China plans some new rules for the Qualified Domestic Institutional Investor program to further facilitate the cross-border investment and help the fundraising environment.
It will come as no surprise to the avid watchers of the Chinese stock market that China’s start to 2016 has not been a success by any means. The CSI 300 index of blue chip stocks plummeted by 5% on Thursday 7th January, prompting the newly implemented circuit breakers to kick in and suspend trading for 15 minutes in order to remediate market volatility.
The RMB-USD exchange rate has two different values: the onshore value, determined by the PBOC at markets opening, and the offshore value, which is market-driven and used in Hong Kong. These two rates were usually almost identical, until August 2015 when a surprise depreciation by the Chinese central bank caused an even deeper depreciation in the offshore value, with the spread between the two starting to become significant, especially towards the end of the year when the yuan continued to lose value in comparison to the US dollar.
When the Shanghai Stock Market first opened after the New Year’s holiday, everything quickly turned for the worst: a fast, large rout emerged, with the CSI300 Index losing 5 percentage points by 1 am. Then it stopped for 15 minutes, as trades were paused. After the break ended, the index kept going down, down in fact 7% on the previous trading day in just two minutes. At this point negotiations stopped again, but this time for the rest of the day.
Shanghai police have arrested 2 executives from a HK-owned High Frequency Trading (HFT) fund for irregular futures trading. This is actually the first public arrest of a non-mainland fund since the crackdown of HFT started a few weeks ago. According to the authorities, the case is still under investigation and two foreign nationals are involved in the case.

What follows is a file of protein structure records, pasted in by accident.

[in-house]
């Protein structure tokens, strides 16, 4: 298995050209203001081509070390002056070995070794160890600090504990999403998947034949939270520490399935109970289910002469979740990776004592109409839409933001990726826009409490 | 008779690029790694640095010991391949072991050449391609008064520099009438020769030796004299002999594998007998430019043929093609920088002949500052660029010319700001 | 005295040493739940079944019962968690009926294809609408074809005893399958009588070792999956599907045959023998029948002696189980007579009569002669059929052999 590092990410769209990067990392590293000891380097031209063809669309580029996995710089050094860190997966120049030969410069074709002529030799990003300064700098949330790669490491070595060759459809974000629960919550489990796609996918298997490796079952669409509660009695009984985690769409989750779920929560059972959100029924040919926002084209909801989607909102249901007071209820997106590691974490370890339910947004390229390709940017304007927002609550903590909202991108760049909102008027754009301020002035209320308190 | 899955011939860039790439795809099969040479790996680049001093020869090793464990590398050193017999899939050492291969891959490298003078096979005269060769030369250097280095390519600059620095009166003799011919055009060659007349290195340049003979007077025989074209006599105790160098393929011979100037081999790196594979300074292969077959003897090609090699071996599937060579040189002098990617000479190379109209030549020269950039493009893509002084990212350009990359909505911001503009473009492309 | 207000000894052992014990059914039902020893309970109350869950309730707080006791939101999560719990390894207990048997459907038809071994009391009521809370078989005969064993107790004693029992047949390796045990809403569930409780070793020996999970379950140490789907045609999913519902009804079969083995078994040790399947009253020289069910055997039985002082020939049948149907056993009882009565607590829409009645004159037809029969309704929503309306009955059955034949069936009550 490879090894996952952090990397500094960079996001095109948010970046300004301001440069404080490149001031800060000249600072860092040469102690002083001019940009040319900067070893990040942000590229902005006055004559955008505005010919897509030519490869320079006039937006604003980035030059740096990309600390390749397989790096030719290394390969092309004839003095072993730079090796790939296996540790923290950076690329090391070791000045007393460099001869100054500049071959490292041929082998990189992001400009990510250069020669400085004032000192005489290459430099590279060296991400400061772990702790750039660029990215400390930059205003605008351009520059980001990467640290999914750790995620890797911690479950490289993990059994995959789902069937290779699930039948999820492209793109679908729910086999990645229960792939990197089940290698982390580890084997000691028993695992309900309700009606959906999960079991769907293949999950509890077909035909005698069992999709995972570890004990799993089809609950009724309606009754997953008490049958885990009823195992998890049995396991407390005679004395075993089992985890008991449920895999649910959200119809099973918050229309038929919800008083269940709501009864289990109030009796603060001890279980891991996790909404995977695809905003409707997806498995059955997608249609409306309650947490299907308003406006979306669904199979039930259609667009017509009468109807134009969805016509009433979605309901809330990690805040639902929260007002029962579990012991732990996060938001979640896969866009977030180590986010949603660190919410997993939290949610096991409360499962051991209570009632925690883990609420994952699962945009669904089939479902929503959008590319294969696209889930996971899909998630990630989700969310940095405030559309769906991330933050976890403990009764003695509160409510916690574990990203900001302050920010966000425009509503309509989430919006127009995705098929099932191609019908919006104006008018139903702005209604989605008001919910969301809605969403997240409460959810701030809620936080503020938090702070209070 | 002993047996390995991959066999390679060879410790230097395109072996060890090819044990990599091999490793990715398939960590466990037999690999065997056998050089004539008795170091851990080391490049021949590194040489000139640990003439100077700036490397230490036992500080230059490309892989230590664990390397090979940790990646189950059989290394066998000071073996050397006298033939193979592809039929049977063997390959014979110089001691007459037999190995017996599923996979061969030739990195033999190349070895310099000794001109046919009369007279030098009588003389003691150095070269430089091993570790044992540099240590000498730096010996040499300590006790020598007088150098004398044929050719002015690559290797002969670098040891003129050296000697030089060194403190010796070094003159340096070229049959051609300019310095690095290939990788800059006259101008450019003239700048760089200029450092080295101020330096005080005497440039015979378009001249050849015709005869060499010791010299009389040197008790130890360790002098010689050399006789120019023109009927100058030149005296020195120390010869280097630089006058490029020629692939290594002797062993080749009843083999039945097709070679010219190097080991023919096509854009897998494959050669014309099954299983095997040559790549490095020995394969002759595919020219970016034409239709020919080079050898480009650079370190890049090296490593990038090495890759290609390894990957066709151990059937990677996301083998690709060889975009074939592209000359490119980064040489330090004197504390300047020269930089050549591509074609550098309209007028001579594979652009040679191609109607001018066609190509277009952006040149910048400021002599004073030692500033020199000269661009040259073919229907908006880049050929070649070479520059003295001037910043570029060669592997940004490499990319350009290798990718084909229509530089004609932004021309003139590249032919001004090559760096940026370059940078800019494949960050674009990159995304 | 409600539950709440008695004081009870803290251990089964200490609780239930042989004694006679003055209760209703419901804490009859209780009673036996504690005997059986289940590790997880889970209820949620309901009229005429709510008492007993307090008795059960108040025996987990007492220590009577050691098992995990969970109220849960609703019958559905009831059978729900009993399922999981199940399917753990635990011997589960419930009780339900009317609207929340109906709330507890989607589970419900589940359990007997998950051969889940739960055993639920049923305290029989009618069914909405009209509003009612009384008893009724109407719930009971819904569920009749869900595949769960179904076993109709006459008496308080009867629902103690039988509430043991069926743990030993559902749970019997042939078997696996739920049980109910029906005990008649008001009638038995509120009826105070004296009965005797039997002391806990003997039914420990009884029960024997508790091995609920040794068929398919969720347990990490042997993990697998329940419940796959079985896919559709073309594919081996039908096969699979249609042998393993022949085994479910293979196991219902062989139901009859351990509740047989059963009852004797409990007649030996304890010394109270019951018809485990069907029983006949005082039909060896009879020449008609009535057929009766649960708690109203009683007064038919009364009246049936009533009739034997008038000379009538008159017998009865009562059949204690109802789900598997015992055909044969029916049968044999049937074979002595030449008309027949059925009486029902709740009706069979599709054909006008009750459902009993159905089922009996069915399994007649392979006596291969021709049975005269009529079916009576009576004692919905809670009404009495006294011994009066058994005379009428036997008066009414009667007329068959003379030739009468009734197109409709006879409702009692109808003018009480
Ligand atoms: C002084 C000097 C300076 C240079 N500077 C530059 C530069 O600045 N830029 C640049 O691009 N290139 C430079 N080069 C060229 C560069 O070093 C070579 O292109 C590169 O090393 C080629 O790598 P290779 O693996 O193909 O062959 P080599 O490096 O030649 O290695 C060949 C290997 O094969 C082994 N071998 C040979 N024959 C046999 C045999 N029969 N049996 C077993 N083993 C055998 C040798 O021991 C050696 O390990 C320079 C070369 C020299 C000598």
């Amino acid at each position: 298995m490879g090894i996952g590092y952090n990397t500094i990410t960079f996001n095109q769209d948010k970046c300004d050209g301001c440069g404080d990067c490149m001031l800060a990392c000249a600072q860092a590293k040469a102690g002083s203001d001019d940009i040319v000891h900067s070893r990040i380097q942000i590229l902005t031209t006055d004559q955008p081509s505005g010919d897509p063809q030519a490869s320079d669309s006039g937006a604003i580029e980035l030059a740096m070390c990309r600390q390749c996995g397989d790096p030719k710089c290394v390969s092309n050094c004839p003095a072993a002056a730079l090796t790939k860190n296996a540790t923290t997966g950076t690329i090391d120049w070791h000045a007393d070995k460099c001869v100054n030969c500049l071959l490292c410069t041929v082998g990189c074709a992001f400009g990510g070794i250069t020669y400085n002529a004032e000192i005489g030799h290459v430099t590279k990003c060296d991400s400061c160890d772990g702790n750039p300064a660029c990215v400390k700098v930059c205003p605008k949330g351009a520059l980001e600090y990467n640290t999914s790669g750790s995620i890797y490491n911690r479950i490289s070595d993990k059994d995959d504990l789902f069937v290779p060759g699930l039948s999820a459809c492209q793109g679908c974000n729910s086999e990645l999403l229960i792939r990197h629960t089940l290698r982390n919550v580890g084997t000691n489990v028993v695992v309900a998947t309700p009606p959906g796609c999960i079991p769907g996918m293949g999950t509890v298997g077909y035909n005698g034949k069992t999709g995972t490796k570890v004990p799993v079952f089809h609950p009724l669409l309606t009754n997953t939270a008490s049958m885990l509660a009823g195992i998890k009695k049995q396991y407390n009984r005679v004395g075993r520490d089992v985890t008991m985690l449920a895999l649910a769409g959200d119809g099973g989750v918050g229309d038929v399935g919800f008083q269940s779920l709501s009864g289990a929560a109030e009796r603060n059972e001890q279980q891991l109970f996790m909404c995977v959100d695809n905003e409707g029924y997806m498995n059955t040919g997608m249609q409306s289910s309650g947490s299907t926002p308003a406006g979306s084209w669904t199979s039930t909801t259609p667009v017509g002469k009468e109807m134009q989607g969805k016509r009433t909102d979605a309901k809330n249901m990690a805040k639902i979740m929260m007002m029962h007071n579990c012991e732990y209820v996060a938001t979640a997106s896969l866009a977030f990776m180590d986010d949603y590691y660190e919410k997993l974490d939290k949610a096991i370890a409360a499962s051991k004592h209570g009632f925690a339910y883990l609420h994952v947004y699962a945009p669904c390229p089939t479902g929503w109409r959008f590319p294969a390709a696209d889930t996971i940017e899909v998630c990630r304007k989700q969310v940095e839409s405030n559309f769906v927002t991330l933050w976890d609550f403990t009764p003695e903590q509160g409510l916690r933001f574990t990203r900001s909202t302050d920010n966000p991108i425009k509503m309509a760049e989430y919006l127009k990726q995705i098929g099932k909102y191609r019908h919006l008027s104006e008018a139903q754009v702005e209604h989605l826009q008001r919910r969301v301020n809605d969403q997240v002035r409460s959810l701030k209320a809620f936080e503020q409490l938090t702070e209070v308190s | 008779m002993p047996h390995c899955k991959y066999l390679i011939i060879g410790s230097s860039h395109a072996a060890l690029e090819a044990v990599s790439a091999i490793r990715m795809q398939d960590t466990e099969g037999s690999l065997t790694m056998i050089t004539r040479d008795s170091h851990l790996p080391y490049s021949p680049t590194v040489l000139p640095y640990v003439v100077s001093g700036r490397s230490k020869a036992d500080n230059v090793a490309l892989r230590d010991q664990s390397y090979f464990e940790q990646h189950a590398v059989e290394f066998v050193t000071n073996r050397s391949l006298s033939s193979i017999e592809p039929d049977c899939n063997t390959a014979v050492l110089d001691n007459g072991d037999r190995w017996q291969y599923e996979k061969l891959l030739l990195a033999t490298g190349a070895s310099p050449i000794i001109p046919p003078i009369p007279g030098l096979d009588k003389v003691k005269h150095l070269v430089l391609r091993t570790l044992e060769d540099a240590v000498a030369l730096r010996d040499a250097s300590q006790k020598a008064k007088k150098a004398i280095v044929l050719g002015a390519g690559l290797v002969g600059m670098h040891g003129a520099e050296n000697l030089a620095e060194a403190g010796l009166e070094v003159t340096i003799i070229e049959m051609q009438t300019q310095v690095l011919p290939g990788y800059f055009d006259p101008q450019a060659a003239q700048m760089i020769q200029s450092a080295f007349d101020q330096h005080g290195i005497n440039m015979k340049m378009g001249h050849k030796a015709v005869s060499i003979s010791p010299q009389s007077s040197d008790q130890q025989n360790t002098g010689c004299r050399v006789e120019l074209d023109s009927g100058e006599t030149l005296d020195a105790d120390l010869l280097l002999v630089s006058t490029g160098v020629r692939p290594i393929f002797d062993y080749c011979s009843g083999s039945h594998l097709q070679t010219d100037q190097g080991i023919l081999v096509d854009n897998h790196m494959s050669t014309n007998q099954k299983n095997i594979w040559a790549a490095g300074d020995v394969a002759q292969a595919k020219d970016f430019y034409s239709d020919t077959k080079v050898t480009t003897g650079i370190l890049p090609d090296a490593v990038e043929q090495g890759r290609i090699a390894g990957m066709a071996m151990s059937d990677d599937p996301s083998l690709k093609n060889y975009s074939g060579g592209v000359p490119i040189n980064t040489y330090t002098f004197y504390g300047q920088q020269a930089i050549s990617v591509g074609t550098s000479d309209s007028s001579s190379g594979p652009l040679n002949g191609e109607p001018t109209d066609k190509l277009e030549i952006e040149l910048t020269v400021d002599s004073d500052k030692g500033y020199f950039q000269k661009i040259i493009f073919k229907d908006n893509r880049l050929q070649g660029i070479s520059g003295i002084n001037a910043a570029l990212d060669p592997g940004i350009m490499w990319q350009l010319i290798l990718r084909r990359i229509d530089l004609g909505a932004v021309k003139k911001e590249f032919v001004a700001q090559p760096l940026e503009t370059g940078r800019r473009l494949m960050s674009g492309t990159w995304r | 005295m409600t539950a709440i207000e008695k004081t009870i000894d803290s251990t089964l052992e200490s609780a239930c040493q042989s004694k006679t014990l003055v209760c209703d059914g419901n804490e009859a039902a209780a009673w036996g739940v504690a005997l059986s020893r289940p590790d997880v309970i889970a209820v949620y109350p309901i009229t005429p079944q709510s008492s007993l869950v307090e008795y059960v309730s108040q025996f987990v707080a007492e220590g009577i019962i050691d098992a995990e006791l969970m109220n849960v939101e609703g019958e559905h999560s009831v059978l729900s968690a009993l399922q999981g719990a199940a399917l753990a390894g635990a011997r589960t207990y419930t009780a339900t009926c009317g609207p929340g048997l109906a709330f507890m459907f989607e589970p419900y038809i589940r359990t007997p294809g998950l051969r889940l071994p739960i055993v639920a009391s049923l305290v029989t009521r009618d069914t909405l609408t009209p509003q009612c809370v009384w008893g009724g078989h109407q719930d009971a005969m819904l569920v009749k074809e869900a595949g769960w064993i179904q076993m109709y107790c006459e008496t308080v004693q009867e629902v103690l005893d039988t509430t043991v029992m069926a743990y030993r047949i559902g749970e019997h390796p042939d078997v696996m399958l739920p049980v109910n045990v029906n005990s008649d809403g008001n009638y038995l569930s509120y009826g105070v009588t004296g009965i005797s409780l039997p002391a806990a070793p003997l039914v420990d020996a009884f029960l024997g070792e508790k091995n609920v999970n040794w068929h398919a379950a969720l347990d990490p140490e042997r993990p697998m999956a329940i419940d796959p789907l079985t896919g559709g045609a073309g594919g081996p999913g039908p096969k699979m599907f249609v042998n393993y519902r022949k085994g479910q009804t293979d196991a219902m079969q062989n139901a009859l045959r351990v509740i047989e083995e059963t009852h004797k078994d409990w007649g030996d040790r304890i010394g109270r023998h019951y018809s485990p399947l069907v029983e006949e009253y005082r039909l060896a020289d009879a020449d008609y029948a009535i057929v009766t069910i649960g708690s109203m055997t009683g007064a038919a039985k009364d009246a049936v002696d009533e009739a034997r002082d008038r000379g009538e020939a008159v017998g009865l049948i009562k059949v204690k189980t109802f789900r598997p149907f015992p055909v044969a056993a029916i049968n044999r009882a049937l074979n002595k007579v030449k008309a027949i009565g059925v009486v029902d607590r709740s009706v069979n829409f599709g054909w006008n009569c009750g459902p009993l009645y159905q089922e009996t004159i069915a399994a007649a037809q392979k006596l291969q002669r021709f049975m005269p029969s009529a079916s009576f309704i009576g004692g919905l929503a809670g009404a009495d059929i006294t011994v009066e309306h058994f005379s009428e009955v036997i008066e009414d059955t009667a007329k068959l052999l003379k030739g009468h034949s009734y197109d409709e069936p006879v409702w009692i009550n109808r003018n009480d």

As in anything in the financial industry, there are winners and losers, although you could not be faulted for seeing more of the latter recently in China than the former. The market was up last week slightly, as it seems to be starting to shaking off the downward trend. It may not matter though, as there has been serious damage done.
The booming A-share market in China has attracted a lot of attention and capital over the past few months. Yet, the past few weeks have not been pretty as the market has fallen by over 40%. The government is pulling out all the stops to stop the decline.
UBS reported that it had purchased an additional 4.99% stake in its Mainland securities business from the International Finance Corporation, increasing its stake to 25% from 20%. The raised stake is a positive sign showing global investment banks are confident in China's capital markets.
Earlier this month, Zhongrong International Trust became China’s first issuer of offshore bonds, beginning the Chinese trust industry’s venture into international capital market. This exemplifies the great expansion the Chinese trust industry has experienced in recent years.
A growth enterprise board in China is a part of stock exchange that has lower listing requirements and allows smaller, often high-tech enterprises to trade shares and gain access to a transparent funding channel. ChiNext, a part of Shenzhen Stock Exchange, is the southern city's growth enterprise board, has been very successful at attracting investors and issuers. Beijing also has its New Third Board, and now Shanghai, Eastern China's innovation center, will provide a venue for small high-growth companies to raise money on the capital markets.
Want to unload that bad debt on your books? Now you can on Taobao. Cinda Asset Management, one of China’s Big 4 state-owned bad asset managers, has partnered with Taobao to sell RMB 4 billion-worth of creditor’s rights on the e-commerce company's asset disposal platform. This is seen as another potentially very successful cooperation between finance and internet industries as a large asset owner will have access to many new buyers through Taobao’s powerful channel.